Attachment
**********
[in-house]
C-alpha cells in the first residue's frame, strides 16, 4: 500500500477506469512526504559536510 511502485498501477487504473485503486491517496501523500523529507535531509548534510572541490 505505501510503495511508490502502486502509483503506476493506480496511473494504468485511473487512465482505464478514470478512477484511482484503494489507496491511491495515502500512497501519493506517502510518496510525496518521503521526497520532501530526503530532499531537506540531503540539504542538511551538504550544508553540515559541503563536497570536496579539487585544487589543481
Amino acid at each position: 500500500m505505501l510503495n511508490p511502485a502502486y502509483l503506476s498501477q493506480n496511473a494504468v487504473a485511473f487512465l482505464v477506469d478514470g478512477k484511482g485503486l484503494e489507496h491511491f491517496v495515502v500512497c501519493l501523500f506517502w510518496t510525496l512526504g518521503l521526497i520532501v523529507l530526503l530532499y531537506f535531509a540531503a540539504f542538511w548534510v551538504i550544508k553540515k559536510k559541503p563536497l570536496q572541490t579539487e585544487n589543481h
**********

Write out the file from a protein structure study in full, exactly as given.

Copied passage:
[in-house]
C-alpha cells in the first residue's frame, strides 16, 4: 500500500477506469512526504559536510 511502485498501477487504473485503486491517496501523500523529507535531509548534510572541490 505505501510503495511508490502502486502509483503506476493506480496511473494504468485511473487512465482505464478514470478512477484511482484503494489507496491511491495515502500512497501519493506517502510518496510525496518521503521526497520532501530526503530532499531537506540531503540539504542538511551538504550544508553540515559541503563536497570536496579539487585544487589543481
Amino acid at each position: 500500500m505505501l510503495n511508490p511502485a502502486y502509483l503506476s498501477q493506480n496511473a494504468v487504473a485511473f487512465l482505464v477506469d478514470g478512477k484511482g485503486l484503494e489507496h491511491f491517496v495515502v500512497c501519493l501523500f506517502w510518496t510525496l512526504g518521503l521526497i520532501v523529507l530526503l530532499y531537506f535531509a540531503a540539504f542538511w548534510v551538504i550544508k553540515k559536510k559541503p563536497l570536496q572541490t579539487e585544487n589543481h